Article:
The concern that using fluorosilicate additives to fluoridate drinking water causes water system pipes to corrode is not supported by science.
Engineering Fact Sheet - Water Additives
Community water systems in the United States use one of three additives for water fluoridation. Decisions on which additive to use are based on cost of product, product-handling requirements, space availability, and equipment.
2012 Fluoride Statistics
These statistics were prepared using water system data reported by states to the CDC Water Fluoridation Reporting System as of December 31, 2012, and the US Census Bureau state population estimates for 2012.
2014 Fluoride Statistics
These statistics were prepared using water system data reported by states to the CDC Water Fluoridation Reporting System as of December 31, 2014, and the U.S. Census Bureau state population estimates for July 2014. Revised July 2016.
Infant Formula and Fluoridated Water
Breastfeeding is ideal for infants. If breastfeeding is not possible, formula can be used.
2015-16 National Health and Nutrition Examination Survey
These manuals are part of the protocol for the National Health and Nutrition Examination Survey (NHANES), conducted by the National Center for Health Statistics.
Testimonials from prominent scientists
See what the recent US Surgeon Generals are saying about the benefits of fluoridation.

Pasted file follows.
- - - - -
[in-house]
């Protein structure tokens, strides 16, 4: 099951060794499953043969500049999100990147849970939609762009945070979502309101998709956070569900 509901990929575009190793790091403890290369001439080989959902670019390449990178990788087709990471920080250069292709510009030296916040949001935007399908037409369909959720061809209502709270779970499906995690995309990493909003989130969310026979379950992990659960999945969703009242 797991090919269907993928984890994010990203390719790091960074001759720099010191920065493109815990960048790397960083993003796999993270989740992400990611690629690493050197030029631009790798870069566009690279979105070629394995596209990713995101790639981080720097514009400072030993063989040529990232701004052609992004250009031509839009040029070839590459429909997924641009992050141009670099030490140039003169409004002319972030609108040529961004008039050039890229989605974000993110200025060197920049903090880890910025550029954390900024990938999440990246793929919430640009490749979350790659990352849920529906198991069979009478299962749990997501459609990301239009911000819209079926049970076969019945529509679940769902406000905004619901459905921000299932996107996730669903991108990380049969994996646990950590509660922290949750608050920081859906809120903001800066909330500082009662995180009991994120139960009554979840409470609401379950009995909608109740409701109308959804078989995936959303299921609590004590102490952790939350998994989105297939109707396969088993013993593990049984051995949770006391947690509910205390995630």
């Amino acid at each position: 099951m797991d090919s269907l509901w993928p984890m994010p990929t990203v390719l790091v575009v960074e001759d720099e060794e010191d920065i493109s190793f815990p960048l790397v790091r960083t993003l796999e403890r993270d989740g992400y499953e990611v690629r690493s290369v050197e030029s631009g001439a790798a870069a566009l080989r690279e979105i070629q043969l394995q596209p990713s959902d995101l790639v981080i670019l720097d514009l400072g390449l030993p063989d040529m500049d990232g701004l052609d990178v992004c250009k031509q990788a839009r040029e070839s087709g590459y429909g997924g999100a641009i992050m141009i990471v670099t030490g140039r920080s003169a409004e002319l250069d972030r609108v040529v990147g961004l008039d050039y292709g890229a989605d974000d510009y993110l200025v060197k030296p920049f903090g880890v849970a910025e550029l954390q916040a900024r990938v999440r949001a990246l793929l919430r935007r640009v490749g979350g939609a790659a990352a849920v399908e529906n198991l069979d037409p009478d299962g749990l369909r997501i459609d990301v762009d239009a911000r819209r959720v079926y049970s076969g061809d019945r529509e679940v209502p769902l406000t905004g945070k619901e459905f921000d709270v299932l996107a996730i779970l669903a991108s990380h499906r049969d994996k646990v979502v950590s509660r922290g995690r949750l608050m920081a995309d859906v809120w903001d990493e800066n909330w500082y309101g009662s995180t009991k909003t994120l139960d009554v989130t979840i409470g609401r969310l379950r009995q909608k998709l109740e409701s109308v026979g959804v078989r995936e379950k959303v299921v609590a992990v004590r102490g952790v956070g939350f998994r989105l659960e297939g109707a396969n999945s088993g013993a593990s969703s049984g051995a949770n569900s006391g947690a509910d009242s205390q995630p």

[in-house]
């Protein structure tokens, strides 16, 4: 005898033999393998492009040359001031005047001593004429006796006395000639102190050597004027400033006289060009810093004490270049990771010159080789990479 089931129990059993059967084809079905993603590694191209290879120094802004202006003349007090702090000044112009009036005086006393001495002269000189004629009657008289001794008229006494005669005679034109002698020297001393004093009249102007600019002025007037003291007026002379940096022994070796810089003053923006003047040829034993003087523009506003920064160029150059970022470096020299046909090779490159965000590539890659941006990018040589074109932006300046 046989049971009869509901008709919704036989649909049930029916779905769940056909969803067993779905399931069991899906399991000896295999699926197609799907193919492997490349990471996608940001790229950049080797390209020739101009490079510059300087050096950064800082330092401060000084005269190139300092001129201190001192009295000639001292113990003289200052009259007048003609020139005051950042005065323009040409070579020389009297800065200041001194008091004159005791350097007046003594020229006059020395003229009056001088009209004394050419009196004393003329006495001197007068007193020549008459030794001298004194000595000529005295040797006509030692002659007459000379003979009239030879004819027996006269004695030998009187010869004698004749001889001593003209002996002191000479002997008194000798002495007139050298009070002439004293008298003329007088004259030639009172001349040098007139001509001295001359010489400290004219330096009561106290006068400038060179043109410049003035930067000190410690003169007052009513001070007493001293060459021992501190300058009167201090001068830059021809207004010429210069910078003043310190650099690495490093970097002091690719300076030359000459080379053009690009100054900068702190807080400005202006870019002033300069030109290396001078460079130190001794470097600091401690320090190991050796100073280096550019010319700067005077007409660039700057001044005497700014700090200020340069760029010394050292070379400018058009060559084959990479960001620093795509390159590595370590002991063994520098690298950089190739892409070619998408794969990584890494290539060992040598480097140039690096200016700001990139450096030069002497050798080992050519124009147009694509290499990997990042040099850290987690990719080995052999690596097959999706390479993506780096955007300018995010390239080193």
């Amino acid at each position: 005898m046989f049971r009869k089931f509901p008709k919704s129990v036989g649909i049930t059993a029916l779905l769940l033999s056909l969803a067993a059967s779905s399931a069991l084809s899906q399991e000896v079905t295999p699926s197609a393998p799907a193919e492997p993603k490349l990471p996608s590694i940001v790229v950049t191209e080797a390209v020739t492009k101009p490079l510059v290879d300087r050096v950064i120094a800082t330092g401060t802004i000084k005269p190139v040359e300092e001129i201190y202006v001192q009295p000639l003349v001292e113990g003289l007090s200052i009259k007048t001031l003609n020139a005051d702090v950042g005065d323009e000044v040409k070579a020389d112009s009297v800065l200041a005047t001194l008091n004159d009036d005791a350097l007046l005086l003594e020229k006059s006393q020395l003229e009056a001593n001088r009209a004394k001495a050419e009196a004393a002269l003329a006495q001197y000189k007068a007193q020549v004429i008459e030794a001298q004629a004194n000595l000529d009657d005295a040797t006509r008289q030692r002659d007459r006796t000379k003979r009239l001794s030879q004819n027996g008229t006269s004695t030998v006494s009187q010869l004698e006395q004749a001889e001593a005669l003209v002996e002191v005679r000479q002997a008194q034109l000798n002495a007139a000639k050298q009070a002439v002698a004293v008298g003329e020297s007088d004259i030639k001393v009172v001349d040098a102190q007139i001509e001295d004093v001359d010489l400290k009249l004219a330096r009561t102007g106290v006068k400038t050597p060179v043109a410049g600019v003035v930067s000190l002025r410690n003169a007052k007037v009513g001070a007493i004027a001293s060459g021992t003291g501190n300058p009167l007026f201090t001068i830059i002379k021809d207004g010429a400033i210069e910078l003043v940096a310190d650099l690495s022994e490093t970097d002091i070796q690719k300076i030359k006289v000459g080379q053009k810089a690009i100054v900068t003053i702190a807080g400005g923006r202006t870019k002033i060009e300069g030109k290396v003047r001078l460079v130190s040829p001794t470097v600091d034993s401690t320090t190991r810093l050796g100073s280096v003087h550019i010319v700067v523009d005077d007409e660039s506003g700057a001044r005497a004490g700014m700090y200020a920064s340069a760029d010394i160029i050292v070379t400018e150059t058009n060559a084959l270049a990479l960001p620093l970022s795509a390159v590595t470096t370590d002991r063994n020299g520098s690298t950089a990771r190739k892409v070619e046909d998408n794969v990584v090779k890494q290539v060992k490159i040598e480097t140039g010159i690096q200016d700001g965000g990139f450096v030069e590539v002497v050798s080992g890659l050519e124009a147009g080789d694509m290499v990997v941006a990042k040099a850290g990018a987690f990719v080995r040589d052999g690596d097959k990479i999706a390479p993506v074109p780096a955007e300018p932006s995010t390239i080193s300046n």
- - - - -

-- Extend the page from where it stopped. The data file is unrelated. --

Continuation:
Fluoridation is the single most important commitment a community can make to its children and to future generations
With the development of fluoridated drinking water and dental sealants, Americans are less likely to experience tooth loss and gingivitis by middle age … Community water fluoridation continues to be a vital, cost-effective method of preventing dental [cavities].
Water fluoridation has helped improve the quality of life in the United States by reducing pain and suffering related to tooth decay, time lost from school and work, and money spent to restore, remove or replace decayed teeth.”
Statements from our Partners
Click the icons below to see statements about Fluoridation from organizations around the world.
We continuously add links to the latest research concerning fluoridation.
Prenatal exposure to fluoride and neuropsychological development in early childhood: 1-to 4 years
Effect on Early Childhood Caries (2019)
Fluoridated Water Modifies Effect of Breastfeeding on Dental Caries
Breastfeeding is important for health and development. Yet, the interaction between breastfeeding duration and usage of fluoridated water on caries experience has not been investigated. This study examined exposure to fluoridation as an effect modifier of the association between breastfeeding duration and caries. The 2012 to 2014 national population-based study of Australian children involved parental questionnaires and oral epidemiological assessment. Children were grouped by parent-reported breastfeeding duration into minimal (none or <1 mo), breastfed for 1 to <6 mo, breastfed for 6 to 24 mo, and sustained (>24 mo). Residential history and main water source used for the first 2 y of life were collected to group children into exposed (WF) and nonexposed (NF) to fluoridation. Socioeconomic status, infant formula feeding, and sugar-sweetened beverage (SSB) consumption data were collected.